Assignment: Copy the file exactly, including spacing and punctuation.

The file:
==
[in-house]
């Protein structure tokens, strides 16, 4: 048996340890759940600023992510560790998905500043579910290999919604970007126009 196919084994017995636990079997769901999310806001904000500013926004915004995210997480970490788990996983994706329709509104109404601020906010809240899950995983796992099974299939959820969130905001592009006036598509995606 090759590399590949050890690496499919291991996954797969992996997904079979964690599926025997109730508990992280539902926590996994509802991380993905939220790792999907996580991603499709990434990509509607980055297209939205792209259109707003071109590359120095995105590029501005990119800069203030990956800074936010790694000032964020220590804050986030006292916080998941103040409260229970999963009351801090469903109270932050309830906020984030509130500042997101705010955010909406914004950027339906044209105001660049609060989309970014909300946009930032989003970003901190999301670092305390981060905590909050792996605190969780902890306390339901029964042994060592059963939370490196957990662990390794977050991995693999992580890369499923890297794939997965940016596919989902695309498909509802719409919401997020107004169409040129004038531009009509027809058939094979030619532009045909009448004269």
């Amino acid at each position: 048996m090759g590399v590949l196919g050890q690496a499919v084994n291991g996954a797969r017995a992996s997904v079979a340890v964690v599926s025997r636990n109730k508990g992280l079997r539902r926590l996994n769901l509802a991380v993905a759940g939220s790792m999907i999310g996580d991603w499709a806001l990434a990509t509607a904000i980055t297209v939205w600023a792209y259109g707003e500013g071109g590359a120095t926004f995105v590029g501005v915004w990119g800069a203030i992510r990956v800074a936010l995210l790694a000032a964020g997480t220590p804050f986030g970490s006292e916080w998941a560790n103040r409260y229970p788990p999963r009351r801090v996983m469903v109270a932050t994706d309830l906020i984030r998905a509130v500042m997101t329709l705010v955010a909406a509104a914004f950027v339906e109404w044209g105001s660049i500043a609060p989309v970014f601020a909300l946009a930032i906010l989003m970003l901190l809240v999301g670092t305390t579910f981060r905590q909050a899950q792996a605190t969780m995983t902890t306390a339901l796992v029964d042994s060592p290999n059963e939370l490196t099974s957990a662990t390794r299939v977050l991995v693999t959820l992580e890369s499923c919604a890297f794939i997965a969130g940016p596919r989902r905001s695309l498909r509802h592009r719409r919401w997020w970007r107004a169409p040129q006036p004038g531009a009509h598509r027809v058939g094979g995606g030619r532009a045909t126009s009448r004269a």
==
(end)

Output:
[in-house]
């Protein structure tokens, strides 16, 4: 048996340890759940600023992510560790998905500043579910290999919604970007126009 196919084994017995636990079997769901999310806001904000500013926004915004995210997480970490788990996983994706329709509104109404601020906010809240899950995983796992099974299939959820969130905001592009006036598509995606 090759590399590949050890690496499919291991996954797969992996997904079979964690599926025997109730508990992280539902926590996994509802991380993905939220790792999907996580991603499709990434990509509607980055297209939205792209259109707003071109590359120095995105590029501005990119800069203030990956800074936010790694000032964020220590804050986030006292916080998941103040409260229970999963009351801090469903109270932050309830906020984030509130500042997101705010955010909406914004950027339906044209105001660049609060989309970014909300946009930032989003970003901190999301670092305390981060905590909050792996605190969780902890306390339901029964042994060592059963939370490196957990662990390794977050991995693999992580890369499923890297794939997965940016596919989902695309498909509802719409919401997020107004169409040129004038531009009509027809058939094979030619532009045909009448004269």
């Amino acid at each position: 048996m090759g590399v590949l196919g050890q690496a499919v084994n291991g996954a797969r017995a992996s997904v079979a340890v964690v599926s025997r636990n109730k508990g992280l079997r539902r926590l996994n769901l509802a991380v993905a759940g939220s790792m999907i999310g996580d991603w499709a806001l990434a990509t509607a904000i980055t297209v939205w600023a792209y259109g707003e500013g071109g590359a120095t926004f995105v590029g501005v915004w990119g800069a203030i992510r990956v800074a936010l995210l790694a000032a964020g997480t220590p804050f986030g970490s006292e916080w998941a560790n103040r409260y229970p788990p999963r009351r801090v996983m469903v109270a932050t994706d309830l906020i984030r998905a509130v500042m997101t329709l705010v955010a909406a509104a914004f950027v339906e109404w044209g105001s660049i500043a609060p989309v970014f601020a909300l946009a930032i906010l989003m970003l901190l809240v999301g670092t305390t579910f981060r905590q909050a899950q792996a605190t969780m995983t902890t306390a339901l796992v029964d042994s060592p290999n059963e939370l490196t099974s957990a662990t390794r299939v977050l991995v693999t959820l992580e890369s499923c919604a890297f794939i997965a969130g940016p596919r989902r905001s695309l498909r509802h592009r719409r919401w997020w970007r107004a169409p040129q006036p004038g531009a009509h598509r027809v058939g094979g995606g030619r532009a045909t126009s009448r004269a």